I don’t think I’ll ever forget the time one of my students broke down and cried during a tutoring session. I was working with a ninth grader who was struggling in her Algebra II class. She had a great teacher, but she’d gone to a “progressive” elementary school where she’d never learned to do long division—apparently the school’s philosophy was that students would just “figure it out.”
We were seated at an enormous wooden table in the beautiful Boston Public Library. Her math book was opened in front of us, and her enormous backpack rested on a nearby chair. I think we were working on completing the square, which challenges many students. We’d been working on it for several sessions, and my student became extremely frustrated.
Basically, she told me she didn’t want to go on, and didn’t want to do any more work. And then she started to cry. I started to panic. What was I supposed to do? How was I supposed to “act professional”? Should we take a break? Weren’t her parents paying me a lot of money to have her do math? I couldn’t just sit here and let her NOT do math!
In my panic, I started to ask her a series of idiotic questions, and the conversation went something like this:
“What will happen if you don’t finish this homework assignment?”
“I won’t understand the material.”
“And then when you take the test, what will happen?”
“I won’t do well.”
“And then what kind of grade will you get?”
“I’ll probably fail.”
“And then what will happen?”
“I’ll probably have to take the class again.”
Wow, talk about encouraging my student to visualize failure! Then I said something even more totally idiotic like, “If you don’t want to repeat Algebra 2, then we need to work on completing the square right now.”
Things continued in this vein until it was time to walk down to the lobby of the library where her parents picked her up.
Afterwards, I was so confused about what had happened. I was afraid that I had totally blown it and that this student would probably never want to talk to me again. And obviously I wasn’t a good tutor for her if she cried on me during tutoring.
I pre-emptively called her Mom and explained that the session hadn’t gone so well and that the student had cried. The Mom actually told me that that was a good sign—that her daughter would only cry in front of someone who she really trusted!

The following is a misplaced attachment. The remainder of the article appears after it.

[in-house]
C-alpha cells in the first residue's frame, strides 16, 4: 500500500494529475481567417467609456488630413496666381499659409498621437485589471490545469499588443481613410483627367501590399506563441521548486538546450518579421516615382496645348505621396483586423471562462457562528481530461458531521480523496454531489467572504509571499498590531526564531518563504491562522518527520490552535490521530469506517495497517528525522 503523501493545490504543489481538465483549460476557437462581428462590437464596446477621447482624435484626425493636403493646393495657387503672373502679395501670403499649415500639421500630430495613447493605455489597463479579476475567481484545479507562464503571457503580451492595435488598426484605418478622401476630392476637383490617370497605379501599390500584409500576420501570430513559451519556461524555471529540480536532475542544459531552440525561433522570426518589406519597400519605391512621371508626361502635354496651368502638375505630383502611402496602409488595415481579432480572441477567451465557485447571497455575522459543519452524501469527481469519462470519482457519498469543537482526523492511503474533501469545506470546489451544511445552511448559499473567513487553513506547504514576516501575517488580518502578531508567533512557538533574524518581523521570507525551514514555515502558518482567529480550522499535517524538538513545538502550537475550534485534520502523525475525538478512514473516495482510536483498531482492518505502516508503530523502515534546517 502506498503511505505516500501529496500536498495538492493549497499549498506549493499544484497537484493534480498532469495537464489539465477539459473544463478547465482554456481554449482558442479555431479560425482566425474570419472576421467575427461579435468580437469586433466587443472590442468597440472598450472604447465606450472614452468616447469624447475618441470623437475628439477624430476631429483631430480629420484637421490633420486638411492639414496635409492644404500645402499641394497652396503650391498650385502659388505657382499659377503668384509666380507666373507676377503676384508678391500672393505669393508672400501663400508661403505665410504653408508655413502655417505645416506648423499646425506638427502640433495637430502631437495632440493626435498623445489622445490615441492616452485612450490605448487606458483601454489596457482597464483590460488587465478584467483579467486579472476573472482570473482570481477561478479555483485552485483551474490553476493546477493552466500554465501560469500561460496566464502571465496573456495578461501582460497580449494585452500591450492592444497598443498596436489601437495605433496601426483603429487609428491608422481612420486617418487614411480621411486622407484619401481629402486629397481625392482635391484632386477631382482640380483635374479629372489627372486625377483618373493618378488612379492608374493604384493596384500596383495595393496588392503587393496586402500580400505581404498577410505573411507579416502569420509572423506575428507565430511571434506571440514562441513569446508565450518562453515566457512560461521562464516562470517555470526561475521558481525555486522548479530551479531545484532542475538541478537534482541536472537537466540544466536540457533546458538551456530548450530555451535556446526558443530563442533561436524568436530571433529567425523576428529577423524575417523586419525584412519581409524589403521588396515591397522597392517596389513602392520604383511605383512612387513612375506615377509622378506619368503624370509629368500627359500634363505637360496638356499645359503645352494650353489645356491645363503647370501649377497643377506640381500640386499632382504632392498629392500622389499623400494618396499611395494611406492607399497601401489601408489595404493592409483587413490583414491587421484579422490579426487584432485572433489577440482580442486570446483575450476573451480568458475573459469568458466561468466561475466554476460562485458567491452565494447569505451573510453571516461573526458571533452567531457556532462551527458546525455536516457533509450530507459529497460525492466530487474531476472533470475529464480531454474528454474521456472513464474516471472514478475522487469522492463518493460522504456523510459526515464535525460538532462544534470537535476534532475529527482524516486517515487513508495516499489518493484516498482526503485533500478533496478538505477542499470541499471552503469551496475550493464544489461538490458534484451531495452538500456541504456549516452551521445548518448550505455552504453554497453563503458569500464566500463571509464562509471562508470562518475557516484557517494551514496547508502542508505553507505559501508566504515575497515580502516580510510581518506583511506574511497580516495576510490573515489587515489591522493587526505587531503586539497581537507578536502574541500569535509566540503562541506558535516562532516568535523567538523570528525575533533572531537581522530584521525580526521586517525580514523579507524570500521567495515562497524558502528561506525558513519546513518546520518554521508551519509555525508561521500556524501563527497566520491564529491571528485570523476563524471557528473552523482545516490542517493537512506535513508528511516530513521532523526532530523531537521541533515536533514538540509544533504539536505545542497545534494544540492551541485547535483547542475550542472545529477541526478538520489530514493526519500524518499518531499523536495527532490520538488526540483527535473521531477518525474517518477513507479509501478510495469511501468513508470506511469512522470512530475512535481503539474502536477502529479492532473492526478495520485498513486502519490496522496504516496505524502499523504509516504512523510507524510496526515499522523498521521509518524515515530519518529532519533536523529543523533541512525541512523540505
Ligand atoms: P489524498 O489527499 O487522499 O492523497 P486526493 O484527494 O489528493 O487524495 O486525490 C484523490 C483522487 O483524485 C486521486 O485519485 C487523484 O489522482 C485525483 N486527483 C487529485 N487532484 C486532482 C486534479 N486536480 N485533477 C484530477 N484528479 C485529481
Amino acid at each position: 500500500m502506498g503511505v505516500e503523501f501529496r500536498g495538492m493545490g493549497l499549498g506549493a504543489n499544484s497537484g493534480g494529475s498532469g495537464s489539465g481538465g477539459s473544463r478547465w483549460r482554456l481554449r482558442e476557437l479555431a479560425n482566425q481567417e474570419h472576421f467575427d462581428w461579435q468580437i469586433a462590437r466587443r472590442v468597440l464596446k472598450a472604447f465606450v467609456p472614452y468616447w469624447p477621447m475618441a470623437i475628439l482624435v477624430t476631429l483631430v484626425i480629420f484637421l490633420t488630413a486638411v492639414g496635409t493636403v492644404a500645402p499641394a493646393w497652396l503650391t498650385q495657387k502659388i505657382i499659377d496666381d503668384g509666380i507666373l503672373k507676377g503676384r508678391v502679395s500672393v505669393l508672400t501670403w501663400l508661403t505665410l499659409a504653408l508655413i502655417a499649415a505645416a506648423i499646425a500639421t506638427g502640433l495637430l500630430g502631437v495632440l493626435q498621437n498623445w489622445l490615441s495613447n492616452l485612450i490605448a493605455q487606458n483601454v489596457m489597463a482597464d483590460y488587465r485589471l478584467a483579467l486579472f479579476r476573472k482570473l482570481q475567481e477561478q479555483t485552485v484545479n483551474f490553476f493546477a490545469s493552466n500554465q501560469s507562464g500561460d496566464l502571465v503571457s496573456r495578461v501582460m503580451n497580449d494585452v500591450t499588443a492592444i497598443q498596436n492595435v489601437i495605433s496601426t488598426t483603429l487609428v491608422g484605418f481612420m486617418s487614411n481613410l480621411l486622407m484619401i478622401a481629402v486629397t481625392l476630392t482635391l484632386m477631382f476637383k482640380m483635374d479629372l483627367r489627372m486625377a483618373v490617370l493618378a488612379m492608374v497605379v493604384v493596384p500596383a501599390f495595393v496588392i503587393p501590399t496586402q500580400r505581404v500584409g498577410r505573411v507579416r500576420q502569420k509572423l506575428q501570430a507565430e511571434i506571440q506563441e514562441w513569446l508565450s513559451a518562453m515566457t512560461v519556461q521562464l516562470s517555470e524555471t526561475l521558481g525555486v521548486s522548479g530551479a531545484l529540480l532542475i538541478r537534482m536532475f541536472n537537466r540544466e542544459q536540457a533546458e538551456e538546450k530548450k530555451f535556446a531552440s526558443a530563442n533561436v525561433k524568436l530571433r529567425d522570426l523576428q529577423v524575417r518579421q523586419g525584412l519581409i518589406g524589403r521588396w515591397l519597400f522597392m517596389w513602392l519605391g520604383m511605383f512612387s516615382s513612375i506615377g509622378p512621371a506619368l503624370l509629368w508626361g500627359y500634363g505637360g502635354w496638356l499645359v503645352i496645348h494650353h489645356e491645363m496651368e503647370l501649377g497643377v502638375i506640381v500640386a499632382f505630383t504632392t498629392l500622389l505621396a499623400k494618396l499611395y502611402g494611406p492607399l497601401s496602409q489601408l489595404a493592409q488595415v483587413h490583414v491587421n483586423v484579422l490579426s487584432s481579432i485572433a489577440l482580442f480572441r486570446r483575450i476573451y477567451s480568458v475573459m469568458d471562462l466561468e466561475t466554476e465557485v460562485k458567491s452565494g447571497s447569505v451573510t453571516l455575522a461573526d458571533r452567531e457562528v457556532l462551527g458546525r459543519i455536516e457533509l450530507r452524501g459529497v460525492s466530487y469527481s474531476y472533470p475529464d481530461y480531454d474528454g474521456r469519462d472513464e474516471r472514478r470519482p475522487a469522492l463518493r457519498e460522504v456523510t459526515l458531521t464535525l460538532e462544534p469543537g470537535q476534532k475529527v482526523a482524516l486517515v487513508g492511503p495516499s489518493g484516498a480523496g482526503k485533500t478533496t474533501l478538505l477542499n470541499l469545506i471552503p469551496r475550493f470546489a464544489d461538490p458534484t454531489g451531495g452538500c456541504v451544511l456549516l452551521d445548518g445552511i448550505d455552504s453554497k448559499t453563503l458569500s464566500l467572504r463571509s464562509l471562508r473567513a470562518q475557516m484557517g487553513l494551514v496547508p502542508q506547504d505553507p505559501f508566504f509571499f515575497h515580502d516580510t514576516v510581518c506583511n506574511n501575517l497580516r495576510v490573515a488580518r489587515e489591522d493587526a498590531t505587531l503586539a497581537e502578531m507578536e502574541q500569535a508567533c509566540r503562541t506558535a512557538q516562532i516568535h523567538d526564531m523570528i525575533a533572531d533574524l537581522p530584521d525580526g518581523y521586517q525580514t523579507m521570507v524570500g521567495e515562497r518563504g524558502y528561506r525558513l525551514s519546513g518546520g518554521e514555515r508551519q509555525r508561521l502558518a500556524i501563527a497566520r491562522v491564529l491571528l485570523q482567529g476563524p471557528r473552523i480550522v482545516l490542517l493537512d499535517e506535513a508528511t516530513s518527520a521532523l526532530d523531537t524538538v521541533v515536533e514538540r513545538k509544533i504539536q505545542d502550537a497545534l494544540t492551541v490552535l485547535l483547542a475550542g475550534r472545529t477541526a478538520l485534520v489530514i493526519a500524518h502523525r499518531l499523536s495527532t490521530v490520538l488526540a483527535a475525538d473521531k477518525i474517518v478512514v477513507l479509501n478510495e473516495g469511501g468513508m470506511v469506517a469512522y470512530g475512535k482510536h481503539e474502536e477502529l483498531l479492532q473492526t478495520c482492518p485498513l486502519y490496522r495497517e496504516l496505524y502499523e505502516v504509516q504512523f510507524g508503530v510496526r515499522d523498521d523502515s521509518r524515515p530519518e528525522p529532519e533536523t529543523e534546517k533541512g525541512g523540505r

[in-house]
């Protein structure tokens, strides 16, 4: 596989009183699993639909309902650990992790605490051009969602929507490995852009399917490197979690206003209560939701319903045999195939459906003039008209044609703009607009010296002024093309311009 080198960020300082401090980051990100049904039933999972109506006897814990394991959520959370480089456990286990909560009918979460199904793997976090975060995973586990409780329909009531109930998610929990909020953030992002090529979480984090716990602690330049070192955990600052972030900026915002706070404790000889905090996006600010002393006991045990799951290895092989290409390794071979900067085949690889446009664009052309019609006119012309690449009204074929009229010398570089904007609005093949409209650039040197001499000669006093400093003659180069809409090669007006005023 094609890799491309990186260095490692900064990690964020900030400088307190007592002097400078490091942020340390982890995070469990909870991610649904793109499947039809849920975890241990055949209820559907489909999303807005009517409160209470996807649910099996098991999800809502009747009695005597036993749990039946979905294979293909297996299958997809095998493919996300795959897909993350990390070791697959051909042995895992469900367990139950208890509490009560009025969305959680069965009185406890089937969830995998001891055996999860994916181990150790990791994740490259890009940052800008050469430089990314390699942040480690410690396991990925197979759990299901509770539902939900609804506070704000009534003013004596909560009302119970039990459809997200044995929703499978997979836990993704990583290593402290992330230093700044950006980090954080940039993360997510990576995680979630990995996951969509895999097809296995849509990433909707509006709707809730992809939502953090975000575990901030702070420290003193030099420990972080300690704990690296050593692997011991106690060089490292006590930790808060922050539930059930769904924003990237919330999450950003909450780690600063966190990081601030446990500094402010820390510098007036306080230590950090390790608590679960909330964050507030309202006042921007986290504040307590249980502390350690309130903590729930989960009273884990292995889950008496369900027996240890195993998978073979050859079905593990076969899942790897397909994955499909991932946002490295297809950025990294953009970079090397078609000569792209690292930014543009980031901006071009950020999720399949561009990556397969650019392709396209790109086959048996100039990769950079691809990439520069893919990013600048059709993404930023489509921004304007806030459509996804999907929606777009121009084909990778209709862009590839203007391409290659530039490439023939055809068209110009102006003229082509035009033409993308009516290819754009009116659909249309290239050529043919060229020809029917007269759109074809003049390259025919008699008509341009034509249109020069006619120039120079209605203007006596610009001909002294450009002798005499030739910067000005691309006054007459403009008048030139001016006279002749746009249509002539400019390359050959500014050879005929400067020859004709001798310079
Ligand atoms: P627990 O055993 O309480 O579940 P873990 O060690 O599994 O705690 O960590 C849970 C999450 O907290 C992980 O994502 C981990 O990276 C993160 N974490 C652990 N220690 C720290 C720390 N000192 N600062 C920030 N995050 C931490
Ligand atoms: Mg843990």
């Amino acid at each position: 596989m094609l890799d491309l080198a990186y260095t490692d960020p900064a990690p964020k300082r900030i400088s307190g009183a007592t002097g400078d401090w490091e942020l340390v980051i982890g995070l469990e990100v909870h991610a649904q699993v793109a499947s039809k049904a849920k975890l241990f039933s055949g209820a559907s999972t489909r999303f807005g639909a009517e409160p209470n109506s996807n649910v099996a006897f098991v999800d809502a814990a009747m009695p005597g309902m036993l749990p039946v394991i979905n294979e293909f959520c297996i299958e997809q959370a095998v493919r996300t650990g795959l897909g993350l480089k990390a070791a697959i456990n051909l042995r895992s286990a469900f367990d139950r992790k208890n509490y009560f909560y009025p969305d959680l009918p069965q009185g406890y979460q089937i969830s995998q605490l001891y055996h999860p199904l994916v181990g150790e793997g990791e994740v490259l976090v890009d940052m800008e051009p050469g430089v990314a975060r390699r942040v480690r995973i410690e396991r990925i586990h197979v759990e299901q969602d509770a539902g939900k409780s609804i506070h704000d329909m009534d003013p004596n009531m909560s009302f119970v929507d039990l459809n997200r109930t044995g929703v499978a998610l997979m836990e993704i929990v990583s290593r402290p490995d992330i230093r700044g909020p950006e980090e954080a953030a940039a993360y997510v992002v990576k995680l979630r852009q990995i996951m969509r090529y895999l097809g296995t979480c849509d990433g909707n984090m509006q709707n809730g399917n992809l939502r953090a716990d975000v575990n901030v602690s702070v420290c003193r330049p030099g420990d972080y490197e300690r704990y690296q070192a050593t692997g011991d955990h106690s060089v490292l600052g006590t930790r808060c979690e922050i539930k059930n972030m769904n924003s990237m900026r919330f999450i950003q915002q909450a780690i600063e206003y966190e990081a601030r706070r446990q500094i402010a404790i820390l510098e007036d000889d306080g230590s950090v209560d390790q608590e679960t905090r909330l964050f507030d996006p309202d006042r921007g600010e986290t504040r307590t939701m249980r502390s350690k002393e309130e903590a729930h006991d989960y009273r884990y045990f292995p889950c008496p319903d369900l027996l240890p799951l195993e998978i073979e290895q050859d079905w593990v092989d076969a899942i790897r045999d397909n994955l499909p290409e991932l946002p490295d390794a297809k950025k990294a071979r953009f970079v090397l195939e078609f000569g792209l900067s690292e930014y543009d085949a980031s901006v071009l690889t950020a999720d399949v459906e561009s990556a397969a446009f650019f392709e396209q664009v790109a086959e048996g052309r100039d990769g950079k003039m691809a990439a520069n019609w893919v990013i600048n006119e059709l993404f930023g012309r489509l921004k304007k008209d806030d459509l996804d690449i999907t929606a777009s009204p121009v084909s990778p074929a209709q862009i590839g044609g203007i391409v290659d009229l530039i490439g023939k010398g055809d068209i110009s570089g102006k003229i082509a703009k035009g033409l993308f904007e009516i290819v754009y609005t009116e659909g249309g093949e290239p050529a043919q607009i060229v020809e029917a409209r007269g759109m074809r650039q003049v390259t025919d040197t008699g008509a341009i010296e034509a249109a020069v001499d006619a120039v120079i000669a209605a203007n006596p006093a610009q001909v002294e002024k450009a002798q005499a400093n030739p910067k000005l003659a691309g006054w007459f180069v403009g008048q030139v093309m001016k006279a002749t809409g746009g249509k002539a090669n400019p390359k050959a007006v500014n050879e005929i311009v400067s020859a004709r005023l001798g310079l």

In my next meeting with the student, I apologized and told her I was sorry that I had stressed her out. Paradoxically, from that session onward, my student’s attitude toward math totally changed.
It was almost like the breakdown set the stage for a breakthrough. After weeks of struggling with the completing the square, she found an awesome new way to approaching it using a drawing of a square (more on that later). Even though none of my previous explanations had clicked, this approach made immediate intuitive sense to her. And we spent another great year and a half working on math together.
Looking back on how I handled her crying in tutoring, I feel like it was one of my lowest points as a tutor. Obviously it wouldn’t have been the end of the world if we took a break, or even if my student ended up repeating the class.
If I could live that moment again, I would have handled it totally differently—asked my student if she wanted a hug, packed up, and taken her to Starbucks. I’m amazed that our relationship wasn’t ruined by my insensitive response to her algebra tears. And I’m grateful to my student, for forgiving me for my ineptness, having the guts to keep going after that session, and teaching me a huge lesson about how to handle breakdowns.